"You picked up wire baskets with numbers from behind the counter," Rebres said upon paying the ten-cent admission fee. "You had to walk on the wet, cold, musty concrete all the way around and step into a little tub of water right before you took the steps to the pool deck."
Rebres said that the pool and its lifeguards had their own peculiar rules. "You were supposed to be able to swim the width of the pool before you were allowed to go off the dives. You would get yelled at by lifeguards for hanging on the ropes separating the shallow and deep ends."
Clinging on to happy pool memories of the period is Karen Walker, who lived a Frisbee's throw away from the pool on Jefferson Street and walked from there to work at the concession stand.
"I remember all the kids coming up to the concession stand," Walker said. "It was penny candy. You could get a lot for your nickel then."
During that time, the Trenton Street-based Melhorn's Dairy provided many of the pool's refreshments, including banana Fudge Sicles and blueberry, cherry, root beer, orange, lemon, lime and even licorice Popsicles. "Fudge Sicles were seven cents. Popsicles were a nickel," Walker said. "Kids would ask you at the beginning of the day if they could pick up papers around the playground so that they could get ten cents worth of candy. It's hard to believe what you would do for ten cents back in those days."
Besides working at the concession stand, the 1971 Toronto High School graduate spent plenty of time at the pool level. "That was a hangout," she said about evening swim parties. "The big thing was whether you got thrown in with your clothes on." Traditionally the old pool opened on Memorial Day and closed on Labor Day, but on closing day the park staged its biggest events of the swimming season and sponsored races, diving competitions and stunts, the crowning of Little Miss Lions and dances at the tennis court.
"You would have to go hours before so that you could get a seat," Walker said about the pools Labor Day festivities. "Some people would be sitting on top of the monkey bars."
The last year for operation of the old Memorial Park pool was 1980, being replaced the following year at the same site by the current Olympics-style model.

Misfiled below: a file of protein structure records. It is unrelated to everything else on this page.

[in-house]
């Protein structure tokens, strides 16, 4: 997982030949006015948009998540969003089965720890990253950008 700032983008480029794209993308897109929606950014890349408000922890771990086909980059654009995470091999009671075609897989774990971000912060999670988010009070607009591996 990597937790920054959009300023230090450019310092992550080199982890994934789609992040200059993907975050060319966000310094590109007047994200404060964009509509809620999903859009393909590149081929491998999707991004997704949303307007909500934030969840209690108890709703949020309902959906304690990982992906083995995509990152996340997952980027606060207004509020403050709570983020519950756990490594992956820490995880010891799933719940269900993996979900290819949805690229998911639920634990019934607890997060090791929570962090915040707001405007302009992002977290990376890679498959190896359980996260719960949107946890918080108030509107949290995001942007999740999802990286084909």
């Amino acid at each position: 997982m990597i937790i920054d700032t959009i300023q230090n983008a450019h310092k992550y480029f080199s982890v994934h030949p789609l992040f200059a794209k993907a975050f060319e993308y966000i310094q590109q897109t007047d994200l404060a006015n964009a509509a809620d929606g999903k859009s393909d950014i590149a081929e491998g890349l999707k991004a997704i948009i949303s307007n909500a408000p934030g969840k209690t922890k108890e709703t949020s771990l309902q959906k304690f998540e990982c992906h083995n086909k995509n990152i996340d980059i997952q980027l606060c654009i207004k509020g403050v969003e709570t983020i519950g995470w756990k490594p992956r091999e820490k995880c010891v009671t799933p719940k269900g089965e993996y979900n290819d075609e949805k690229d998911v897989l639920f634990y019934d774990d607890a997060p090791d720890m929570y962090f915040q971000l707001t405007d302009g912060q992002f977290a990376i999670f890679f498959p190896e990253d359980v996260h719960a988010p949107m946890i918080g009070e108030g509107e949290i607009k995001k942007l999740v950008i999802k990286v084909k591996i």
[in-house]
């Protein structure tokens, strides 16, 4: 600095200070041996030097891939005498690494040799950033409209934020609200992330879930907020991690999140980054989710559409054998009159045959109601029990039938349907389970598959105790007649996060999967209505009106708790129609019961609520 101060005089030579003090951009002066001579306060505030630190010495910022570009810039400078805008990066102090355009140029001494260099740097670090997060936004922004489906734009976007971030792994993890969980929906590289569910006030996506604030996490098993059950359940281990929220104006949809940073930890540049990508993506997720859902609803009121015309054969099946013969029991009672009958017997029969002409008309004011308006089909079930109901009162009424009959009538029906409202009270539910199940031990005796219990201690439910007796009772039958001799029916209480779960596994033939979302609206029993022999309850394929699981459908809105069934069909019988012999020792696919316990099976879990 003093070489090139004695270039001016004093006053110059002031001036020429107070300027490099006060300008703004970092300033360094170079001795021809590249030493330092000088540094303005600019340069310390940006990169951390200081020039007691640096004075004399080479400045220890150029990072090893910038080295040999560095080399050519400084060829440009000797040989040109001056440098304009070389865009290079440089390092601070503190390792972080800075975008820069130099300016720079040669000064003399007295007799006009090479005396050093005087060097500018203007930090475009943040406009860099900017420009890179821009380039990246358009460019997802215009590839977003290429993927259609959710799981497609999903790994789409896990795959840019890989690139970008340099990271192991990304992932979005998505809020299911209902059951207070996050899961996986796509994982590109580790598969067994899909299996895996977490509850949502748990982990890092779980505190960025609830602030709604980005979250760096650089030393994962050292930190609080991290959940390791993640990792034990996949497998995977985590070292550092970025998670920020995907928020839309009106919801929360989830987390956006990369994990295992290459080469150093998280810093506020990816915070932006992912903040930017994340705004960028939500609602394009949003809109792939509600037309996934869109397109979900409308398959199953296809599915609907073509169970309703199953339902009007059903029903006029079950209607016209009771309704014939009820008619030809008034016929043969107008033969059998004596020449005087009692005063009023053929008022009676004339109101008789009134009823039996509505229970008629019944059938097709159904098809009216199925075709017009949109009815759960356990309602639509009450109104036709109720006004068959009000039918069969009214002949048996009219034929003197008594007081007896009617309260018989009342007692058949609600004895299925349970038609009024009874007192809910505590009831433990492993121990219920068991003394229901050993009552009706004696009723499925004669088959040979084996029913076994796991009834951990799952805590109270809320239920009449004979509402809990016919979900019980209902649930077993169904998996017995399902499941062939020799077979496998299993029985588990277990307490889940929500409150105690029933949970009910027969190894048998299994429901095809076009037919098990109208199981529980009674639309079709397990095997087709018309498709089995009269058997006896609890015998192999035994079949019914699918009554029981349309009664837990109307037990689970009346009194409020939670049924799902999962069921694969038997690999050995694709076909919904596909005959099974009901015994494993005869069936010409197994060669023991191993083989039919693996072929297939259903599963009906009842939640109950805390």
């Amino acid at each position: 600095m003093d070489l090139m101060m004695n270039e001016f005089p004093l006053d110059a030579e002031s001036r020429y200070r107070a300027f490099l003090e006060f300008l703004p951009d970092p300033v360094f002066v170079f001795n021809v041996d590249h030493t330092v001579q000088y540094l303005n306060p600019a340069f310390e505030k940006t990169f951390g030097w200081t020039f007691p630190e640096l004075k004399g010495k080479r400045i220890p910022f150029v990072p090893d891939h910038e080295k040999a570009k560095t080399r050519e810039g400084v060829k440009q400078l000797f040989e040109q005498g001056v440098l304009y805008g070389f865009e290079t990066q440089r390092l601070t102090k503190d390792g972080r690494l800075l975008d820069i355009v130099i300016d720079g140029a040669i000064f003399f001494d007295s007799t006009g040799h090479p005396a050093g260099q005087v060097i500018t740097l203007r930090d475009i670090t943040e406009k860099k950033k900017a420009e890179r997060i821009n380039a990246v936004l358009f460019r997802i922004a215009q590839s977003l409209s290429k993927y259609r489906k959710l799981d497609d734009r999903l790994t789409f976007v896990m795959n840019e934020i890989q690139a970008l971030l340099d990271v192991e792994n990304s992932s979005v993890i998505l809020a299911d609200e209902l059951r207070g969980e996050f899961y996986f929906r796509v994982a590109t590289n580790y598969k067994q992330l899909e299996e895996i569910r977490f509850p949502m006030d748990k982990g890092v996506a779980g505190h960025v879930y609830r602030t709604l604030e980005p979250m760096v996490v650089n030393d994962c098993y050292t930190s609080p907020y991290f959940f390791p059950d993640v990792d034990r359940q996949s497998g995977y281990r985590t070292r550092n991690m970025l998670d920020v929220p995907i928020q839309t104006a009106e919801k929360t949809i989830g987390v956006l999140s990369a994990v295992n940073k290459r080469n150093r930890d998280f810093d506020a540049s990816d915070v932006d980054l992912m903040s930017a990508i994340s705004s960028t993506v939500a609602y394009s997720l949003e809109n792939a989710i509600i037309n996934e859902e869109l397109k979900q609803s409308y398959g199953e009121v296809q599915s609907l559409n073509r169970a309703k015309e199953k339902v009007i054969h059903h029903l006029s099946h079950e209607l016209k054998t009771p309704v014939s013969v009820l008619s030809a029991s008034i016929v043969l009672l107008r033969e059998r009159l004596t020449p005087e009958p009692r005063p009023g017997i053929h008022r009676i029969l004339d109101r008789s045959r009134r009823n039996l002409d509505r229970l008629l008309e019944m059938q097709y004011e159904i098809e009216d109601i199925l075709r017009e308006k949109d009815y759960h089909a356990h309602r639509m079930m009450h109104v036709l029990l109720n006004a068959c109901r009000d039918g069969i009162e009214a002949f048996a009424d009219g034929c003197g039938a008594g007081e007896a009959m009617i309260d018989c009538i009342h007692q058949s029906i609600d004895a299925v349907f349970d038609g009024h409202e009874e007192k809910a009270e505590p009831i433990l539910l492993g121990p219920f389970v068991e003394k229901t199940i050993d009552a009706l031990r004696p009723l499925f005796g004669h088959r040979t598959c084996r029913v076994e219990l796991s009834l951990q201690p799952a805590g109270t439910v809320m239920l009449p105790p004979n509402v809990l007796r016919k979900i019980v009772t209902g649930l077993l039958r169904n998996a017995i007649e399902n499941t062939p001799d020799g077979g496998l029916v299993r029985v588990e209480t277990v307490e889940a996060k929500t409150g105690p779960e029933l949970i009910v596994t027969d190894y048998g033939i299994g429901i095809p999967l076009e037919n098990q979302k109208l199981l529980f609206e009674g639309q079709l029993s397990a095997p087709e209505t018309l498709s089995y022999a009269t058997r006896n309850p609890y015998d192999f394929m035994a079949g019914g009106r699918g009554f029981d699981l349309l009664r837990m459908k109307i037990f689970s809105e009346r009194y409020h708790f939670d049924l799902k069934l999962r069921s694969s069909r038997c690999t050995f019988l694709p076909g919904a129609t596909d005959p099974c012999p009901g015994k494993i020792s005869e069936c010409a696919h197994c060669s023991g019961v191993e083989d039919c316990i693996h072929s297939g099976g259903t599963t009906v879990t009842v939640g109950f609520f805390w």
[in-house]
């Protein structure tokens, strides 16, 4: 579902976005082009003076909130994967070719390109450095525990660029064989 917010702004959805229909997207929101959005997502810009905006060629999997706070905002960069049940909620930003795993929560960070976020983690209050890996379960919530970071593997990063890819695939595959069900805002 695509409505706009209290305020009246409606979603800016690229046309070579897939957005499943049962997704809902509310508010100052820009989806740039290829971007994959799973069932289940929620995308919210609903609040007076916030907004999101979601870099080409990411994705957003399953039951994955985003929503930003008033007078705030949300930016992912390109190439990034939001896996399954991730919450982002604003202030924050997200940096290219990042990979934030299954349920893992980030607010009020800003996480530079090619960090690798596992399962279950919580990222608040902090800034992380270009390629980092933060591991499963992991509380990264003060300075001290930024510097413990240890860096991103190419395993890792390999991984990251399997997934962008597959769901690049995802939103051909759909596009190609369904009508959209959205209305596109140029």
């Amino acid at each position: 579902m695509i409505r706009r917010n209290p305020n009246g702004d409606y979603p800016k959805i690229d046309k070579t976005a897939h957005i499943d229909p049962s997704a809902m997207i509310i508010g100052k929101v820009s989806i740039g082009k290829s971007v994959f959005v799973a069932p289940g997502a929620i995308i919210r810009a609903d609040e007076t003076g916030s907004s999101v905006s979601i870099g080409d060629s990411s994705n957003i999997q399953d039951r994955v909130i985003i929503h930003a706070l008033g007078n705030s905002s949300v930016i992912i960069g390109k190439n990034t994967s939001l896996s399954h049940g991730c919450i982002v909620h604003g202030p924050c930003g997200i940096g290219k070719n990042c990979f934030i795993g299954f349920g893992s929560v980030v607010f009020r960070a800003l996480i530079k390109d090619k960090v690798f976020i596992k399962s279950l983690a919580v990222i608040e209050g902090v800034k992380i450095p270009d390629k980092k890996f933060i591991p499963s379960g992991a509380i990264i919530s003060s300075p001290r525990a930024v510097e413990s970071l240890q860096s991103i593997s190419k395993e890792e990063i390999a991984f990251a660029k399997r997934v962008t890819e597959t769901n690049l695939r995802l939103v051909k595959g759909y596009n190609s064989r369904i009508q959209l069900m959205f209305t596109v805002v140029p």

Saturday, January 9, 2010
During the first quarter of the 20th Century, football players participated for the love of a game with crude equipment and often with equally crude treatment. Those playing for semi-professional teams, such as the Toronto Tigers, supplemented their primary jobs at the local clay works with a few extra bucks against such notable teams as the Akron Silents, Bradley Eagles, Dusquesne Apprentice and various Ohio Valley clubs.
"Those were rough and tough days the way they dressed and talked," said Tom McKelvey, who watched many semi-pro games during their heyday in the Gem City. "I remember before one game the Toronto coach had his players diving into a mud puddle by the old home plate to practice recovering fumbles."
Out of the most physical and punishing era of football emerged one athlete, John S. "Hook" Comer, standing 6'3" and weighing 180 pounds.
"My father told me Hook Comer could kick the ball almost the length of the football field," John Petras Jr. said.
"They said he could throw the football 100 yards," McKelvey said. "Of course, that's probably exaggeration."
What isn't hyperbole was Comer's athleticism. Some old timers said he was equally gifted at running, kicking and passing.
In his "Era of Elegance," author Walter M. Kestner gives this account of Comer: "As I recall the football of that era was much larger in diameter that that used today and consequently was much harder to throw. However, John Comer or Big Hook as he was called could grasp the ball and throw it with extreme accuracy. On one play particularly called the Formation A, Dave Ferris would lateral the ball to Hook, who would then throw a pass down field to Goose Mundy or Jim Condrim with a touchdown usually resulting from the play."
"Doc Kilgus brought in guys from out of town to build up the team," McKelvey said.
Often these athletes were collegians playing under aliases for money to maintain their amateur status One such athlete was Pete "Fats" Henry, an All American tackle from Washington & Jefferson who played on the same side of Kaul Field with ringers and the few remaining legitimate locals, such as Hook Comer.
Henry would go on to play with the Canton Bulldogs in 1920 and, as player-coach in 1926, he brought up fullback John "Hook" Comer, now 36 years of age and well past his prime. Wearing number 3, Comer played but one NFL game, carrying the ball once for one yard alongside 38-year-old Jim Thorpe.
The Bulldogs that year finished with one win, nine losses and three ties--the worst record in the fledgling National Football League.
In 1963, Henry was inducted into the NFL Hall of Fame, one year before Toronto and Green Bay legend Clarke Hinkle was enshrined, arguably giving the Gem City two members in Canton.
Comer went on to become a well respected policeman in Toronto, serving with Hinkle's brother Les. He died in 1950 and is buried in Toronto Union Cemetery, not far from other Gem City legends, such as Clarke Hinkle and Pick Nalley.